FX’s Impeachment: A Study in Caricature and Misogyny
There are a lot of ways to talk about American Crime Story: Impeachment. The FX anthology series, starring Beanie Feldstein, Sarah Paulson, and Clive Owen, is an account of the executive-level infidelity that shocked the world: Bill Clinton’s affair with Monica Lewinsky. It’s an almost Shakespearean depiction of Lewinsky’s betrayal at the hands of her friend Linda Tripp, who brought the story of the affair to the FBI. It’s a peek behind the doors of the Clinton White House, giving insight into the minds of both the Clintons and their political opponents.
It’s also a study in caricature. The creators made the bizarre choice to put several of the lead actors into prosthetic bodies and facial features so over-the-top that I can’t imagine the point was to make them look more like the real people they portray. The most egregious examples are the fat suit Paulson wore to play Tripp and the fake nose Annaleigh Ashford sported in her turn as Paula Jones.
Some might say that the fat suit was merely an attempt at authenticity. The problem is, fatness is a costume Paulson can take off. The viewer knows that, and that fractures the reality of Tripp’s size and how the media used it to insult and demean her.
In one episode, Tripp reacts to John Goodman’s infamous Saturday Night Live impression of her. Goodman used his own, masculine voice to portray Tripp, all too-tight pantsuit and exaggerated double chin, playing on the easiest comedic targets imaginable to show Tripp as abominable. The SNL impression was barely about Tripp’s very real, very problematic behavior; it was mostly a misogynistic, fat-phobic condemnation of Tripp’s size. Linda Tripp was a coward, a traitor, and a bad friend—but the worst thing about her, the sketch posits, is that she was unattractive.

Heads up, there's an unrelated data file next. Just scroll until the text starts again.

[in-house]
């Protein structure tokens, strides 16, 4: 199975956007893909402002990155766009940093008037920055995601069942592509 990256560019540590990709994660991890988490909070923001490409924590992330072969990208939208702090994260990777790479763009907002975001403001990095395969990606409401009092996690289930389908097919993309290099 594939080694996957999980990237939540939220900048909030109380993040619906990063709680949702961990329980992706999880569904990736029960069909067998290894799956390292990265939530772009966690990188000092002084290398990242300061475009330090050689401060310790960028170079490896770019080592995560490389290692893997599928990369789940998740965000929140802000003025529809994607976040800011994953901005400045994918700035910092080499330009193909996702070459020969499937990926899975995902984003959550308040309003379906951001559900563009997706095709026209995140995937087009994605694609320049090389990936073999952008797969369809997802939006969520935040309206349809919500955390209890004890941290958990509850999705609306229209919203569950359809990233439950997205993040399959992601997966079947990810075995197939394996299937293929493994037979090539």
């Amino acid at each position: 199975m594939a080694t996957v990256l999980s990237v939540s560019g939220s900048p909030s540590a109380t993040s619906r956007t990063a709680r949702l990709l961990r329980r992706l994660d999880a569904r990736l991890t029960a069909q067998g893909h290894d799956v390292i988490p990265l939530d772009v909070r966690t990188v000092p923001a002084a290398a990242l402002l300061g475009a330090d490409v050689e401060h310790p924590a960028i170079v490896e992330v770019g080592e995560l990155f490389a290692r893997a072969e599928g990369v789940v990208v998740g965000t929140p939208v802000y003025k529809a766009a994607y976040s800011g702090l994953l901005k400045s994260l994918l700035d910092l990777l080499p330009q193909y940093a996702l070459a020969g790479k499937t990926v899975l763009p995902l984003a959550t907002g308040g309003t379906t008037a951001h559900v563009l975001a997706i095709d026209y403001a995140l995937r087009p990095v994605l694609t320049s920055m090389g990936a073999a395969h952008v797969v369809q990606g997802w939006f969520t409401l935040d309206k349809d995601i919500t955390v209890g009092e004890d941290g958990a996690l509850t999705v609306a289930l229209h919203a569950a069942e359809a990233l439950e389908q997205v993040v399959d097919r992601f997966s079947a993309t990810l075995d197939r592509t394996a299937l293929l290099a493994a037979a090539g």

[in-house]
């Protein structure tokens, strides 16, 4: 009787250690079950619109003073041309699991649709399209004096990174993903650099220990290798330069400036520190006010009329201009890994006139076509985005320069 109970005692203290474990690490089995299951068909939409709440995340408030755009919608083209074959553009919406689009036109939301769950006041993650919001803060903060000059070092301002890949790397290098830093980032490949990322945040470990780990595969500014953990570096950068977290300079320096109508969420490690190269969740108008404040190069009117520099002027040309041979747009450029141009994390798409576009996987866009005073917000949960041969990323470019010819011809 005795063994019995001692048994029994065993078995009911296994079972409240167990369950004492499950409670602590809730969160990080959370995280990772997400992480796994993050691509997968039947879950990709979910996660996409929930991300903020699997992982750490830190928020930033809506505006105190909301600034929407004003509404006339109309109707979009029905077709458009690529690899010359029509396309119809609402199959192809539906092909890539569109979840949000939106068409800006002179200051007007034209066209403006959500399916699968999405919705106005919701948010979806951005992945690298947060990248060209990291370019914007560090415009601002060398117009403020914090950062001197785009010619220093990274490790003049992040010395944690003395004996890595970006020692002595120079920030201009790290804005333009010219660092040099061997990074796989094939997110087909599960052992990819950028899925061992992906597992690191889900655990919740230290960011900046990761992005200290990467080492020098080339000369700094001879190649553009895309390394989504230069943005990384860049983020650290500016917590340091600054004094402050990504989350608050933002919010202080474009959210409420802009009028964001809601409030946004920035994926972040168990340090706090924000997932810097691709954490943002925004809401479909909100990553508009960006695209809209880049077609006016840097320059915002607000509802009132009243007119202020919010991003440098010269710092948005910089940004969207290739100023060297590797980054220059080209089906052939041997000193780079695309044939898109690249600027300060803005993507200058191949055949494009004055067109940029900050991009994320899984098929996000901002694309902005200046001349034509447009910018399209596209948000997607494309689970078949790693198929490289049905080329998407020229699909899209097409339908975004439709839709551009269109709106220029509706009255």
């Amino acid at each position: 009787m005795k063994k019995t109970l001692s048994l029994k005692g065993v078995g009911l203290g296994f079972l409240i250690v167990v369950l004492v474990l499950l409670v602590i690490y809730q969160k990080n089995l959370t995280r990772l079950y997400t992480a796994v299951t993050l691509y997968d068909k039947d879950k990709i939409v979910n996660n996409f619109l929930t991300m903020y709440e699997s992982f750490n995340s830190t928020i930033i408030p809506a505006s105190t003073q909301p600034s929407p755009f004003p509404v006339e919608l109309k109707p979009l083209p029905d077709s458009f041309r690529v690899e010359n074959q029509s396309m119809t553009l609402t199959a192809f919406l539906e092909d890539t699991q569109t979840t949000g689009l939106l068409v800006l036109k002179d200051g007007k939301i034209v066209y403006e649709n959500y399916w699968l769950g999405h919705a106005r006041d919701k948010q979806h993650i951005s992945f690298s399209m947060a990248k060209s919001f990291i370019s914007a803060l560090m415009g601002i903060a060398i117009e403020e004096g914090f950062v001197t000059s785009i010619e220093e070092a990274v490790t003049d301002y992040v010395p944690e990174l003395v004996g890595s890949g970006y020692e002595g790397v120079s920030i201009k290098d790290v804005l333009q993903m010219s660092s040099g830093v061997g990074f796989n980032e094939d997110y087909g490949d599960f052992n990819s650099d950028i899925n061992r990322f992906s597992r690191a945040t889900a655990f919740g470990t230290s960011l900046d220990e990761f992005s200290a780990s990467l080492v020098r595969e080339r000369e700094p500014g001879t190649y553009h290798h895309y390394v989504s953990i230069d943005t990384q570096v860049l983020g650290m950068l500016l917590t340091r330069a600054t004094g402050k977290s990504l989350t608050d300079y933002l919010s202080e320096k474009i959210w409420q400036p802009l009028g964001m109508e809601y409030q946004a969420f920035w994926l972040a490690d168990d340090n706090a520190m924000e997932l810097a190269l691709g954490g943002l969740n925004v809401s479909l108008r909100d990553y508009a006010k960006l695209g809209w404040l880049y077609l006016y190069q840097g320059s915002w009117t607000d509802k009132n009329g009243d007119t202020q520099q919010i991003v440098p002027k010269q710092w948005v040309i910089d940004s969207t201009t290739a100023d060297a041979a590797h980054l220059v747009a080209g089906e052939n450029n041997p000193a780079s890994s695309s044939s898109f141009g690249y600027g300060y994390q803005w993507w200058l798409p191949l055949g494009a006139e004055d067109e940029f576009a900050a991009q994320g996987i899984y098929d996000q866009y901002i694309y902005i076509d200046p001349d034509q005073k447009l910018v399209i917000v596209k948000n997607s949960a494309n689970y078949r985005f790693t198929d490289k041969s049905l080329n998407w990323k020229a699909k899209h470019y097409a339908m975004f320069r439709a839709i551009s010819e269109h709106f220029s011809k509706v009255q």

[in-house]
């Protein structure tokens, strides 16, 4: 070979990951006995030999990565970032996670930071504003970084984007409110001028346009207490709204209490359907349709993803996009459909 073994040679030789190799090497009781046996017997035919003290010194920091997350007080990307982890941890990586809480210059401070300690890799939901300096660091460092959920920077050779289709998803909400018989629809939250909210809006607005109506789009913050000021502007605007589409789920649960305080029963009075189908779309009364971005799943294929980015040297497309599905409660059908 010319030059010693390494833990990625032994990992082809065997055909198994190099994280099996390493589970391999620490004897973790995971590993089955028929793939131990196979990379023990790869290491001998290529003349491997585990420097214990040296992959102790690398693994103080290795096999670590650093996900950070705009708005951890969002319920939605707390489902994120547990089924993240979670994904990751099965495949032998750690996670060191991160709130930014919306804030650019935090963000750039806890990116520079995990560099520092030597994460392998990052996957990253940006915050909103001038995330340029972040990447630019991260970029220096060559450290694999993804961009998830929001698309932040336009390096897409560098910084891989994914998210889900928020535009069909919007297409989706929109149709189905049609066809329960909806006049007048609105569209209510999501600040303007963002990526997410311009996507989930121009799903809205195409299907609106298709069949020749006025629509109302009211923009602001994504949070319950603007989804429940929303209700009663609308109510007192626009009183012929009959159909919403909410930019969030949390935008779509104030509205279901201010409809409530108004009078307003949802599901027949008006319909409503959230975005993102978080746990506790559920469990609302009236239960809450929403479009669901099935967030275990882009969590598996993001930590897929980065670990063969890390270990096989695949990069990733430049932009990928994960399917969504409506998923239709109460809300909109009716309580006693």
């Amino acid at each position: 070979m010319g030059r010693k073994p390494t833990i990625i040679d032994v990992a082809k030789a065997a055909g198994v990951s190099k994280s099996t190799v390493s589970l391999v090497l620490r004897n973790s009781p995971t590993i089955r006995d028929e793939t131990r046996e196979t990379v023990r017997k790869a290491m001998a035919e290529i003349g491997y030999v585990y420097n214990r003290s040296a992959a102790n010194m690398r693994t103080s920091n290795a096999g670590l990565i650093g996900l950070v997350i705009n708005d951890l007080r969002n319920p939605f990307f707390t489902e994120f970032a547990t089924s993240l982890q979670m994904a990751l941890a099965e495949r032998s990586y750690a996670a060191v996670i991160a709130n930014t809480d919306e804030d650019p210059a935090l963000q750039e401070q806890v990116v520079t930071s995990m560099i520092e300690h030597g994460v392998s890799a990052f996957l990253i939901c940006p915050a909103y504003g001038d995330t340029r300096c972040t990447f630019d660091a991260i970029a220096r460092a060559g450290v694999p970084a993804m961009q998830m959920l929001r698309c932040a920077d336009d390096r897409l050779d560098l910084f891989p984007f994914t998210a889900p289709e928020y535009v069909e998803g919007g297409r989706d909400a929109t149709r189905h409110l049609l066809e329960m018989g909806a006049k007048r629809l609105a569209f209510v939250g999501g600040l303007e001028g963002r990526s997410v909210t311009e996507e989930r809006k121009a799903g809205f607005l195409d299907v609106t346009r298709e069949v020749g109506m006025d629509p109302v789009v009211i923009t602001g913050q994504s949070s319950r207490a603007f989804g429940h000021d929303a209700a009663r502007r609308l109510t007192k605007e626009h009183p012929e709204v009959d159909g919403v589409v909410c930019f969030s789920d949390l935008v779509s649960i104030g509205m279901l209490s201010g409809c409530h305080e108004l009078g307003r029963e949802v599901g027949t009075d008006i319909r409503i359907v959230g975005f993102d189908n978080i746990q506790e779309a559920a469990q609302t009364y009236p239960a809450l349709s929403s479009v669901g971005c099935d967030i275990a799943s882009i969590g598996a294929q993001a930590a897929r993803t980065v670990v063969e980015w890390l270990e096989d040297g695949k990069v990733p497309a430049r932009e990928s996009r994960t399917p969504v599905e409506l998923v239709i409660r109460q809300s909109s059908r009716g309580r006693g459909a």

How could a thin actress like Paulson, in the costume of a fat suit, capture the truth of Tripp’s reaction to that impression? What’s more, how is the use of a fat suit any less offensive and demeaning than the impression itself? In a series that tries to secure audience sympathy toward Tripp, Paulson’s fat suit feels like an unnecessary flattening of her character.
Jewish actress Beanie Feldstein gives one of the only grounded performances in the cast, playing Monica Lewinsky with dignity and humanity. If the show really had any interest in centering Monica’s experience, I could get behind the funhouse mirror portrayal of the rest of the pertinent figures in the narrative (Clive Owen’s Bill Clinton nose is also glaringly bad). But Impeachment, for the most part, is about the ghouls.
It's especially disappointing that the show’s creators put less effort into dignifying Paula Jones’ victimhood than Lewinsky’s. Jones, who claimed that Bill Clinton pressured her into oral sex when he was the governor of Arkansas, was never really taken seriously by the public and never quite got justice.